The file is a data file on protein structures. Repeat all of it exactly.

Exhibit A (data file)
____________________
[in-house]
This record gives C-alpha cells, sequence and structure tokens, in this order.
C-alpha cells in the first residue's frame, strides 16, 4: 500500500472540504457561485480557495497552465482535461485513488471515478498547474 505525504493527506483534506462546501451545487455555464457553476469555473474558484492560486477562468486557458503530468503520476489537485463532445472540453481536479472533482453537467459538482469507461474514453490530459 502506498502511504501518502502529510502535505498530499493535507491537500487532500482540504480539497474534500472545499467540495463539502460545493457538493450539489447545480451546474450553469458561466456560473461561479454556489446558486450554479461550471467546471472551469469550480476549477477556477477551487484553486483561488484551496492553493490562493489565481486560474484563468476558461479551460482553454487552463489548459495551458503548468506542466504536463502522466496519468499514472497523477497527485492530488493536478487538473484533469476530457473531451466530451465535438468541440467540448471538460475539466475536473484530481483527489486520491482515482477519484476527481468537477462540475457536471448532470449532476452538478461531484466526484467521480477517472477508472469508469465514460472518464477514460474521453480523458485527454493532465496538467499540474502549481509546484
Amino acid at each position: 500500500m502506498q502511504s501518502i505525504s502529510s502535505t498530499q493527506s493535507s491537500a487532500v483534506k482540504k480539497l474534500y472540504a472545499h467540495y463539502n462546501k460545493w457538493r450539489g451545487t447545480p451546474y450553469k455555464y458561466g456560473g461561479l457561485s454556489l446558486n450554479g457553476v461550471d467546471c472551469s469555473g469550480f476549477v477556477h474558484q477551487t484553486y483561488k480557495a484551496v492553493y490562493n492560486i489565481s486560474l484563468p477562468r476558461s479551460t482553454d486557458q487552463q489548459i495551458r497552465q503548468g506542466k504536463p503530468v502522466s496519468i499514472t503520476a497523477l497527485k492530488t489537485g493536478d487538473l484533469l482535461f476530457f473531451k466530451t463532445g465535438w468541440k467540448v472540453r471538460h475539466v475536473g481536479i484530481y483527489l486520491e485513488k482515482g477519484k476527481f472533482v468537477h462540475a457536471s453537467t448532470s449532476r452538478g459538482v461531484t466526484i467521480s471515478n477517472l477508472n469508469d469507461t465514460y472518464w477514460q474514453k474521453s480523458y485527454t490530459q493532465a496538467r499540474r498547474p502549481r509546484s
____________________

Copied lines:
[in-house]
This record gives C-alpha cells, sequence and structure tokens, in this order.
C-alpha cells in the first residue's frame, strides 16, 4: 500500500472540504457561485480557495497552465482535461485513488471515478498547474 505525504493527506483534506462546501451545487455555464457553476469555473474558484492560486477562468486557458503530468503520476489537485463532445472540453481536479472533482453537467459538482469507461474514453490530459 502506498502511504501518502502529510502535505498530499493535507491537500487532500482540504480539497474534500472545499467540495463539502460545493457538493450539489447545480451546474450553469458561466456560473461561479454556489446558486450554479461550471467546471472551469469550480476549477477556477477551487484553486483561488484551496492553493490562493489565481486560474484563468476558461479551460482553454487552463489548459495551458503548468506542466504536463502522466496519468499514472497523477497527485492530488493536478487538473484533469476530457473531451466530451465535438468541440467540448471538460475539466475536473484530481483527489486520491482515482477519484476527481468537477462540475457536471448532470449532476452538478461531484466526484467521480477517472477508472469508469465514460472518464477514460474521453480523458485527454493532465496538467499540474502549481509546484
Amino acid at each position: 500500500m502506498q502511504s501518502i505525504s502529510s502535505t498530499q493527506s493535507s491537500a487532500v483534506k482540504k480539497l474534500y472540504a472545499h467540495y463539502n462546501k460545493w457538493r450539489g451545487t447545480p451546474y450553469k455555464y458561466g456560473g461561479l457561485s454556489l446558486n450554479g457553476v461550471d467546471c472551469s469555473g469550480f476549477v477556477h474558484q477551487t484553486y483561488k480557495a484551496v492553493y490562493n492560486i489565481s486560474l484563468p477562468r476558461s479551460t482553454d486557458q487552463q489548459i495551458r497552465q503548468g506542466k504536463p503530468v502522466s496519468i499514472t503520476a497523477l497527485k492530488t489537485g493536478d487538473l484533469l482535461f476530457f473531451k466530451t463532445g465535438w468541440k467540448v472540453r471538460h475539466v475536473g481536479i484530481y483527489l486520491e485513488k482515482g477519484k476527481f472533482v468537477h462540475a457536471s453537467t448532470s449532476r452538478g459538482v461531484t466526484i467521480s471515478n477517472l477508472n469508469d469507461t465514460y472518464w477514460q474514453k474521453s480523458y485527454t490530459q493532465a496538467r499540474r498547474p502549481r509546484s